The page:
Today Sam Peppard would’ve been able to sail right to the next fence. Kansas ain’t what it used to be…
    Oskaloosa City Square is not very different from other small Kansas towns like Burlingame or Ottawa.

    People in the 19th century believed in stability so much that they didn’t hesitate to chisel the word “Bank” on the building. Bank wasn’t moving anywhere.

    They would be surprised to see a “Chunkie Dunker’s” diving pig occupying one of the windows.

    Although “lending with a heart” is still residing in the building.

    An old water tower dominates every view.

    Masons built this building in 1886.

    HWY 92 is being guarded by the local post of the American Legion (brought to you by Coors).

    Overlooking the shores of the Perry Lake , the city of Ozawkie,KS is mostly famous for its sign.

    Nearby you can grab a monster burger…

    … and get a New Kids on The Block -styled haircut from the stylist/owner Gail Dillenbeck.

    HWY 4 takes you all the way up to Valley Falls.

    Is it me or is it really the State of Texas hanging over the cowboy on the right?
    Valley Falls turned out to be a neat little town, with its own downtown…

    …where “Buy American!” turned into local “Shop Valley Falls 1st”.

    No New Kids on The Block here, Punk cuts hair in this town.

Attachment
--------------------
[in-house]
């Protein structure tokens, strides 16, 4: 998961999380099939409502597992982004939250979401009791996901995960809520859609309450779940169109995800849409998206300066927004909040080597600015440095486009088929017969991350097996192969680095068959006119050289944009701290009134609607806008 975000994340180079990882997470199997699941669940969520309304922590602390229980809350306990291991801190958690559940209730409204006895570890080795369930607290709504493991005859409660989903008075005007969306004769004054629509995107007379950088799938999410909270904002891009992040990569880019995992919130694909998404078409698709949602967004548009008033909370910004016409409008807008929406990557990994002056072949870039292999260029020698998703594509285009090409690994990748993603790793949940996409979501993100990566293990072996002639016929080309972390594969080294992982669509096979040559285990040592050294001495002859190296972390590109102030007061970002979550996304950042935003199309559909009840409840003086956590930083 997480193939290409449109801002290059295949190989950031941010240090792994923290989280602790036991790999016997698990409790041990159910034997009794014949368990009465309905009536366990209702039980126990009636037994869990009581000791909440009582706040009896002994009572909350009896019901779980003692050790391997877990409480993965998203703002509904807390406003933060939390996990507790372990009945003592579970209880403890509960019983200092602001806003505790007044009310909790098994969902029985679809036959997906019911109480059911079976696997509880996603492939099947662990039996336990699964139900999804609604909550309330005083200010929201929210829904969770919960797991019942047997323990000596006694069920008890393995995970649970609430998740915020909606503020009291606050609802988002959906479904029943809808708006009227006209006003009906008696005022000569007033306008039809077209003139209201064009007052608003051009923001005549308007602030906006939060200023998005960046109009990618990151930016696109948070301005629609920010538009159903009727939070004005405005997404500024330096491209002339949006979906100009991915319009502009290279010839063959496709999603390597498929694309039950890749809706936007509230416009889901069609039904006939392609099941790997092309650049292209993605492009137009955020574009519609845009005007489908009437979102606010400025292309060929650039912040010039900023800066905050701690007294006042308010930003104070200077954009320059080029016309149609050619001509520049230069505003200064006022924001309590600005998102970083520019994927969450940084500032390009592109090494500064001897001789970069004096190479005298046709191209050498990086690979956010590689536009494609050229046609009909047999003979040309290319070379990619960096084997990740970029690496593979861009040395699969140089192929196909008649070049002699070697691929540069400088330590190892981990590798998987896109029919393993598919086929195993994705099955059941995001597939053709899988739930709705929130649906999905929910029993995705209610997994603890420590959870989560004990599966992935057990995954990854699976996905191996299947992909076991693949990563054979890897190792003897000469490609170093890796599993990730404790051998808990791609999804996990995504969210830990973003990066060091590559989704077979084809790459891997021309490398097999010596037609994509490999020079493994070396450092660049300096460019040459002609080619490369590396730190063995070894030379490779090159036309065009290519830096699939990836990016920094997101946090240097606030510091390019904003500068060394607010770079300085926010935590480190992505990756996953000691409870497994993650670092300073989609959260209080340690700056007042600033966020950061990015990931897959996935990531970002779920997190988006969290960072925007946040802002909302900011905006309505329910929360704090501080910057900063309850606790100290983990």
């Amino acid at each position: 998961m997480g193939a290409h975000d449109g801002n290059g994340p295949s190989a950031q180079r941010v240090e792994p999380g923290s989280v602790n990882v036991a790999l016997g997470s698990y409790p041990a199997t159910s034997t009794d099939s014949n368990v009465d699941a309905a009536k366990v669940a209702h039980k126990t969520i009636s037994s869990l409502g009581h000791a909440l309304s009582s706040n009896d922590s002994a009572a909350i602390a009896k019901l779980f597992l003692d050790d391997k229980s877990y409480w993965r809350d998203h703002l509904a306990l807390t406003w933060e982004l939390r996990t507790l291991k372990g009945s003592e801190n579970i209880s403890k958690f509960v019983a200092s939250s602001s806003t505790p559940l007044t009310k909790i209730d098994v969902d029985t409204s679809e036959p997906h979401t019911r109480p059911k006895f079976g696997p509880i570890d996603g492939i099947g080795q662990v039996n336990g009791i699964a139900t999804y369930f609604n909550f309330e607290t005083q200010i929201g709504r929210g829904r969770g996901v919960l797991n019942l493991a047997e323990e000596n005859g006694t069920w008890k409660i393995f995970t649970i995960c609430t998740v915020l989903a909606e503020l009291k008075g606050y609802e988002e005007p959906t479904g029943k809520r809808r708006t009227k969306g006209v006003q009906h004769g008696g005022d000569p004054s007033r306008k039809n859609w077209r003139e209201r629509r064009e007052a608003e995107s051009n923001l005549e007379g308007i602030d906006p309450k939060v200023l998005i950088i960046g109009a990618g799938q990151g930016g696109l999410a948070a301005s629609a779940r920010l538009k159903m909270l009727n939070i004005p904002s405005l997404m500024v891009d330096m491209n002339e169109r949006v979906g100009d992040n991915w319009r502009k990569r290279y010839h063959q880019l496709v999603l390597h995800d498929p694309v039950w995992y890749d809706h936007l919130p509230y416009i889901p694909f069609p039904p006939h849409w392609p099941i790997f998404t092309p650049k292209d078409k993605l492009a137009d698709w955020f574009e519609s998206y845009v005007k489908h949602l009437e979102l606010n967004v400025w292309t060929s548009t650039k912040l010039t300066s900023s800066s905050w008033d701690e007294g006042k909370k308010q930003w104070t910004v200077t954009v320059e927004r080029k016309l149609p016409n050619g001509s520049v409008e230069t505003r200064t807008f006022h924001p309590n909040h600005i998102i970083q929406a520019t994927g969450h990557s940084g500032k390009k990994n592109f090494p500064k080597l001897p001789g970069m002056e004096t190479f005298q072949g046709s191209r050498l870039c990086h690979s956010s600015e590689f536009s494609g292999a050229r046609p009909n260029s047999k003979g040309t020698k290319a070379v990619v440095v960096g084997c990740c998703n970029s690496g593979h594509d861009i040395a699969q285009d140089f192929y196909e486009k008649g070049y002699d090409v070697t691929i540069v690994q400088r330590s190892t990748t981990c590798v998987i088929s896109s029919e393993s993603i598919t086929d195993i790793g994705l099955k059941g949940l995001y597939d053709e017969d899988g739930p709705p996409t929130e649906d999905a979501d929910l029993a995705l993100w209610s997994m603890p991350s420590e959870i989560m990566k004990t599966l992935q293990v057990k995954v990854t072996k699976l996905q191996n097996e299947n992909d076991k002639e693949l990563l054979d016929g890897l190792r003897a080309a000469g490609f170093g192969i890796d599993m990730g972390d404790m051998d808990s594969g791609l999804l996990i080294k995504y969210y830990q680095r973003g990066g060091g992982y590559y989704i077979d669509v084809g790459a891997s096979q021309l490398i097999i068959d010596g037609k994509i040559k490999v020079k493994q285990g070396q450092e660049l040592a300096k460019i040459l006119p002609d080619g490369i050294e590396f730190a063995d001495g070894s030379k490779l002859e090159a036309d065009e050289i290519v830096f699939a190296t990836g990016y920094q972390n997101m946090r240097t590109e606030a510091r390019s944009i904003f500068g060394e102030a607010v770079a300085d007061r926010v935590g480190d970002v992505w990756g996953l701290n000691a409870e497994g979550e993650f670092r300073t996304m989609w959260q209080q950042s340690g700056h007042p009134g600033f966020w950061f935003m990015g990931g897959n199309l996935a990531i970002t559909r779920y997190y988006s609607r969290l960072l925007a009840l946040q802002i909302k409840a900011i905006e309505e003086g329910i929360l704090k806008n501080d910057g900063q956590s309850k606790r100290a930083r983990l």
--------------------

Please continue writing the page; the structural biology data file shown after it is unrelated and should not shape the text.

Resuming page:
Valley Falls has its share of historic buildings…

    …but many are no longer in use…

    …and wrenches are not clanging anymore behind the friendly window signs.

    Here is a piece of unsolicited advice to the KC Star: you want people to buy your paper? Name it “The Vindicator”. You can’t not subscribe to “The Vindicator”.

    Cows are peacefully grazing where the Battle of Hickory Point once raged.

    Nowadays there is no time for battle, Kansas Farmers are busy feeding “128 people + you”, or did “Kansas Agri Women” figure this out when we were all still skinny?

    And why fight if this is what you see out of your window every morning.

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  • Biker’s Soft Spot

    A biker shows his soft side (even if it’s his backside) with a little plush toy.